Space Shuttle Atlantis - June 8th, 2007
REPORT THAT DEBRIS FELL FROM SHUTTLE AS IT LAUNCHED...
The countdown was nearly flawless, but it appeared that something fell from the tank more than two minutes into the ascent, several seconds after the solid rocket boosters separated from Atlantis. Falling debris from the tank poses the most danger to the shuttle from liftoff to around that point in the ascent.
Shuttle program manager Wayne Hale said that foam did fall off the tank, as expected, but that it happened too late in the ascent to be a problem.
"The tank performed magnificently, despite having several thousands repairs to it," Hale said.
The shuttle smoothly settled into orbit around the Earth.
During the 11-day flight, Atlantis' astronauts will deliver a new segment and a pair of solar panels to the orbiting outpost. They will also swap out a member of the space station's crew.
The mission had been delayed for three months after a freak storm at the launch pad hurled golf-ball-size hail at Atlantis' 154-foot fuel tank, putting thousands of pockmarks in its vital insulating foam and one of the orbiter's wings.
"It took us a while to get to this point, but the ship is in great shape," launch director Mike Leinbach said just before liftoff.
Over the past few months, NASA has also seen the arrest of astronaut Lisa Nowak in an alleged plot to kidnap her rival for a shuttle pilot's affections; a murder-suicide at the Johnson Space Center in Houston; and the derailment of a train carrying rocket-booster segments for future shuttle launches. More recently, NASA Administrator Michael Griffin has come under fire for suggesting that global warming may not be a problem worth wrestling with.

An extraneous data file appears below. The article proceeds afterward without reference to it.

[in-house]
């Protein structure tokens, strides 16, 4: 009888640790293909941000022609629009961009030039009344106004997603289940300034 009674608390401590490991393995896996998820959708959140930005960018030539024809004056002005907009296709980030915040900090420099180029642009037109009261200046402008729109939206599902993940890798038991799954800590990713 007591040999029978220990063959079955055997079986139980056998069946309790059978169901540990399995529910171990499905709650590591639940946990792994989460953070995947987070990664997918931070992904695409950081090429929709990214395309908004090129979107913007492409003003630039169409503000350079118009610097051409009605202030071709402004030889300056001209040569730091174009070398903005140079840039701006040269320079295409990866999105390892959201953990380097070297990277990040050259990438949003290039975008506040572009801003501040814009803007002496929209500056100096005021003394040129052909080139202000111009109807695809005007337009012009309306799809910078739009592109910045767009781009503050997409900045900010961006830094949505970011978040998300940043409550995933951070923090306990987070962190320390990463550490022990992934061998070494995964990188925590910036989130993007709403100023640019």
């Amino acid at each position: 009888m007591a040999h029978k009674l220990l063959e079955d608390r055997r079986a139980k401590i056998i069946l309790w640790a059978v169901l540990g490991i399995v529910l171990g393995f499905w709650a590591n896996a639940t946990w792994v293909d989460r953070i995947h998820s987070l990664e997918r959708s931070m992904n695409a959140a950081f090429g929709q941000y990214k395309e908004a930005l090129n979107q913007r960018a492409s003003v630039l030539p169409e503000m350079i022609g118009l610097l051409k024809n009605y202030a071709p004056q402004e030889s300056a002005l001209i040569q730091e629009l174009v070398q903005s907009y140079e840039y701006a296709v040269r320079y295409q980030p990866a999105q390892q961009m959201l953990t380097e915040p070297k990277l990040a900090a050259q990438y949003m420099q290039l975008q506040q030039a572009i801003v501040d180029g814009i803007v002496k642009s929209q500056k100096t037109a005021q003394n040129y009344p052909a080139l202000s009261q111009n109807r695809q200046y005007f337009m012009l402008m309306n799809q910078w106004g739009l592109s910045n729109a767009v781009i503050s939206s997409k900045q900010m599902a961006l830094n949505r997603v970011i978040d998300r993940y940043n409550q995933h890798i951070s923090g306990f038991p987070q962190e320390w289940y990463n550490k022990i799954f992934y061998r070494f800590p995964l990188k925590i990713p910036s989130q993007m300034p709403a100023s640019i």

"We've had a tough six months for a number of different reasons," Griffin told The Associated Press hours before the liftoff. "We'd love to have a textbook launch and a textbook mission. It would just make everybody feel good."
NASA has not had a shuttle launch since December.
After the hailstorm, Atlantis was rolled back to the hangar, and the space agency decided to sand down and patch the gouge marks with foam rather than swap out the entire tank.
The foam has been of paramount concern to NASA ever since the Columbia disaster in 2003, when a chunk of the insulating material broke off during liftoff and gashed a wing, allowing fiery gases to penetrate the shuttle during its return to Earth. All seven astronauts aboard were killed.
Although the top of the tank Friday looked like a beat-up old car that had undergone bodywork in someone's garage, officials said it was safe.
"We have done extensive tests and analysis," said LeRoy Cain, launch integration manager.
There was no immediate word from NASA on whether any dangerous pieces of foam fell off the tank during the ascent.
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